As the world continues to learn more about coronavirus and its spread, it's vital to stay up-to-date on the latest developments. However, it's also important to make sure that the information being distributed is from credible sources. To that end, Between The Lines has compiled, [...]
By Imani Williams
LYONS, Mich. – It happens whenever there is a gathering of kindred souls. You can feel the energy, electric and vibrant, filling the air. There’s a connection between spirits who have never met face to face, a sense of familiarity.
The picture in the room was breathtakingly beautiful women of color: black, yellow, red, and brown gathered on a January evening in Lyons, Michigan in search of a writing community at the Women of Color Writing Retreat. The 16 women spent the weekend bonding and taking the first steps on the next leg of their writing journey.
They answered the call from around the country from as far away as Oakland, Calif. and Boston, Mass. Two international participants hailed from Toronto. The weekend retreat, appropriately titled, “Let me Rest Here,” took place mid way between Grand Rapids and Lansing at the Leaven Center, a social justice haven dedicated to changing lives.
Facilitating was Chrystos, a Native American activist who was born off reservation in San Francisco in 1946 to a Menominee father and Euro immigrant mother. Chrystos, an award wining writer and activist, shared her story and writing tips to help others unlock their legacies and put them on paper. The lessons of women of color, once documented, leave a well-defined message that says, “We were here, our stories are important, and we do, indeed, matter.”
Chrystos enjoys facilitating writing workshops for women of color namely because she feels it gets tiresome doing activist work with people who don’t understand what a life and death issue racism is. “I feel that the overall ignorance is massive. Racism affects quality of life,” said Chrystos.
At the tender age of nine, Chrystos started writing, and by 13 she was working on her first activist project. The project was a march on San Francisco’s segregated schools in 1960 during her first year of high school. It amazes her, she said, that San Francisco schools remain segregated today even with the mixture of ethnicities and races that reside there.
Retreat attendees were encouraged to read as widely as possible to not only understand the social justice movement, but also to improve one’s writing. “It is incredibly important for people to know who has fought for social justice and who has fought against it,” Chrystos said. She also implored aspiring writers to take responsibility for themselves. Her mantra is the more you explore cultures of other people, the better activist you will be. “People need to read and listen to music of other cultures,” said Chrystos, “your mind becomes stronger.”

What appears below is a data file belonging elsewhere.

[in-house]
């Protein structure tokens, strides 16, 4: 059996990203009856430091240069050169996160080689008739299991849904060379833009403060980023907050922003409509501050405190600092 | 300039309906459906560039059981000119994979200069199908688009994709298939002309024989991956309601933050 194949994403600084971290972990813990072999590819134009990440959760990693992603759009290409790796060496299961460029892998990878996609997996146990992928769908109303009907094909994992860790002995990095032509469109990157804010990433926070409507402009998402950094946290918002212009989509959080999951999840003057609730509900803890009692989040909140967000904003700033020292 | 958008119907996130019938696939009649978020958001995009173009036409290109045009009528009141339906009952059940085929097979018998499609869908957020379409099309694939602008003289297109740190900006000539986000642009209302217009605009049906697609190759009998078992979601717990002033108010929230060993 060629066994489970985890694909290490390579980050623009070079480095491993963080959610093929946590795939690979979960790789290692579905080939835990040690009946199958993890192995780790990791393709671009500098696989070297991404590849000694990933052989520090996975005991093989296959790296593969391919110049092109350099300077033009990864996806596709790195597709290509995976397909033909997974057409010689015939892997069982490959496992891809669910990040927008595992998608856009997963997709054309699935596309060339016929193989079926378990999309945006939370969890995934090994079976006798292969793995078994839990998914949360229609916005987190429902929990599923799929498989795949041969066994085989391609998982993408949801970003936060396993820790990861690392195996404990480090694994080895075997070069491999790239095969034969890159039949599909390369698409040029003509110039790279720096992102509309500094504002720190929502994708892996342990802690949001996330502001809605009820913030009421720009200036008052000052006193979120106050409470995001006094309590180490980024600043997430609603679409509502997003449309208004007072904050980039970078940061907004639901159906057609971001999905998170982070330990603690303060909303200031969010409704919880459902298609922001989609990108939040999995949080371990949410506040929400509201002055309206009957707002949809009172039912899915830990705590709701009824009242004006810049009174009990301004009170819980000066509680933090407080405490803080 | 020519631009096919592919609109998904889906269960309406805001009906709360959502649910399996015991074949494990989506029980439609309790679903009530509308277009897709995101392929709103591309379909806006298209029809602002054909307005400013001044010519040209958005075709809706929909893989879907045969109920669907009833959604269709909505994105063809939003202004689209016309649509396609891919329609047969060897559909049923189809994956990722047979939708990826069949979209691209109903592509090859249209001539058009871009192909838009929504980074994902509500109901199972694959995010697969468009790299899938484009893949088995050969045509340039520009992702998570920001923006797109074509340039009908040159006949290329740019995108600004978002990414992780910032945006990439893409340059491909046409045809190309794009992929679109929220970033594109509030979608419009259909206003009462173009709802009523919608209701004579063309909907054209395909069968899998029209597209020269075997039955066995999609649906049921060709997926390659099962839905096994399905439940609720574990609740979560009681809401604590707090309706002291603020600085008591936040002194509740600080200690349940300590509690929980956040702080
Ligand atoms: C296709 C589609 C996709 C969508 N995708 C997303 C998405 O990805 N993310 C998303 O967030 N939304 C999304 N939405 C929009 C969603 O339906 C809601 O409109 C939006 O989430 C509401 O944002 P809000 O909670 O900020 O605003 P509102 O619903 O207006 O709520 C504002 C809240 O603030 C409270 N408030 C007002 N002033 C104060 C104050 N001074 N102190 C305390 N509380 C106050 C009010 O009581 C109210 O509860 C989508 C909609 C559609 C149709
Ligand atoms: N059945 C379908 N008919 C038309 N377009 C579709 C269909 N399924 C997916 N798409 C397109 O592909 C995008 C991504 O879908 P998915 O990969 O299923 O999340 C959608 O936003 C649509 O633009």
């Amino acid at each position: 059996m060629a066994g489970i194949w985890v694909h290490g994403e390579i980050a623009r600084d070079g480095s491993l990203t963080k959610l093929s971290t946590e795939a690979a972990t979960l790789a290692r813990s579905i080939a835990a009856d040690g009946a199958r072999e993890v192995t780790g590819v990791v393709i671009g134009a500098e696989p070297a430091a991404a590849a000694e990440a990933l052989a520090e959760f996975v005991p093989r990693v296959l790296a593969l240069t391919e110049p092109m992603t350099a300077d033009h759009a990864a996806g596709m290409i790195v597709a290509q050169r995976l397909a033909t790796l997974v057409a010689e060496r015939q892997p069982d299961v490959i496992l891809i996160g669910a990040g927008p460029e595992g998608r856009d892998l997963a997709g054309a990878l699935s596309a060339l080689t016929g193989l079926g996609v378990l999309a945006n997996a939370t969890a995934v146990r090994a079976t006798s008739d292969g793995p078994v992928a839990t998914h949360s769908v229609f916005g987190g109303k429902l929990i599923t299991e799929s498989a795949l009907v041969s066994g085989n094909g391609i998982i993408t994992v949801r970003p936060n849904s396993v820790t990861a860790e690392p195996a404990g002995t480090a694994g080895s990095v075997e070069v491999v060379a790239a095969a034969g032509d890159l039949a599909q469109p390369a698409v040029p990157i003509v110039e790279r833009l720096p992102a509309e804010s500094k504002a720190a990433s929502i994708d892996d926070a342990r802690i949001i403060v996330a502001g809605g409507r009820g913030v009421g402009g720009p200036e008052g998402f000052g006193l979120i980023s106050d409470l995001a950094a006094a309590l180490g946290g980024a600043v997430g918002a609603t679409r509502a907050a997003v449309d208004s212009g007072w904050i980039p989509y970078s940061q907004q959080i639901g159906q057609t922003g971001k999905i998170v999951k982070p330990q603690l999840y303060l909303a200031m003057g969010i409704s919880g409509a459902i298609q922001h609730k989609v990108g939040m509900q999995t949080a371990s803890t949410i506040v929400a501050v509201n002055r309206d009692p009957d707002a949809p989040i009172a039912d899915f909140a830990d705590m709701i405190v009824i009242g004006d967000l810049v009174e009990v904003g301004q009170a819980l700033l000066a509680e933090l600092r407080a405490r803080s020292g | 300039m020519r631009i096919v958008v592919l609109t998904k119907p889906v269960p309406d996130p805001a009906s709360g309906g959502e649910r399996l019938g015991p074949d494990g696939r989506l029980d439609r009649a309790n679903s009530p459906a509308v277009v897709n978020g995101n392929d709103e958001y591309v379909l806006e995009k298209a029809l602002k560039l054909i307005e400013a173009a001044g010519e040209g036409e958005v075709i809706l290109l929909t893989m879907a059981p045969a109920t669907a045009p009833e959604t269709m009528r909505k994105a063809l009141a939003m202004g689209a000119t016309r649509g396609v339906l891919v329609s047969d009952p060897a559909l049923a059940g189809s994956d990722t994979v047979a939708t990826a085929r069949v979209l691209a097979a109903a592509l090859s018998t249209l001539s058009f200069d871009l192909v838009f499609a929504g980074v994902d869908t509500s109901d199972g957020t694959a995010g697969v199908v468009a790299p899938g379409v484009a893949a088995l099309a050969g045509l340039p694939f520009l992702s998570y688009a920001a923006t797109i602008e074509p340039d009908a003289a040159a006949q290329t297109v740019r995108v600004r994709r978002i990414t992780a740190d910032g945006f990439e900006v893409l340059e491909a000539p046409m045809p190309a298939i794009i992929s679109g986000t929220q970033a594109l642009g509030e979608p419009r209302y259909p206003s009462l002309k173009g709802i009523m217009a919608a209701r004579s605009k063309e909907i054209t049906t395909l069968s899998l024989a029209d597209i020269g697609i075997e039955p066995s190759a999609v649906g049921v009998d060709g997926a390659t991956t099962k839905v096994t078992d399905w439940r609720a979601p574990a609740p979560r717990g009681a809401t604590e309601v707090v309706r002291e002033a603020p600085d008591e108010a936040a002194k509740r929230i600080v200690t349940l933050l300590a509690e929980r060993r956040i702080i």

On her list of shero’s Chrystos includes her friends Wilma Mankiller and Bea Medicine. There are also a lot of writers and cultural figures that she admires. She feels there is a great deal of misunderstanding from some of the people she admires most, like Audre Lorde. Chrystos said that Lorde was very supportive of native rights issues. She remembers Lorde giving away food to poorer people, even as her home was destroyed by a hurricane that hit St. Croix. Chrystos believes that great writing comes from those individuals who have lived life and that Lorde led by example.
“Crucial to the process is how you treat other people in the world,” Chrystos said.
Chrystos and this workshop were introduced to the Leaven Center’s Director Melanie Morrison through Carmen Lane. Lane, 30, is African-American and works at Michigan State University as the Advocacy Coordinator for the Sexual Assault Crisis Safety and Education program.
Of the retreat Lane said, “I wanted women of color to use the Leaven space, to cultivate their voices. I believe Chrystos is one of the most profound writers of our time and, particularly as our movement’s elders and our artists pass, it’s important for us to acknowledge, honor and learn from those women of color who are still here.”
Lane likened Chrystos to women of color like Lorde, Pat Parker, Toni Cade Bambara, Barbara Cameron, June Jordan and Terri Jewel. “Folks who kind of created a foundation and led a path for us to do the work we do today,” Lane said.
Also attending the retreat was 28-year-old Ching-in Chen who identifies as Asian American and came from Boston. “Just being able to be here and having time to do our own thing was good. We needed that space to really be able to think about what is going on in our lives and to wrap our minds around that and then be able to get it out on paper,” Chen said. “It really helped me to get some perspective and be able to connect with other people and get their experience. When I heard everyone share their stories, it was amazing. I don’t think we really make space in our lives to listen to other peoples and to learn from their experiences. They’re really aren’t a lot of women of color writing spaces and it’s important to have that.”
At the close of the retreat, Leaven was filled with the joyful sounds of women who had connected through their collective experiences. Stories of pain, joy and triumph had been shared. Hugs were plentiful as were the promises to keep writing, to keep in touch, and to continue to let their voices be heard.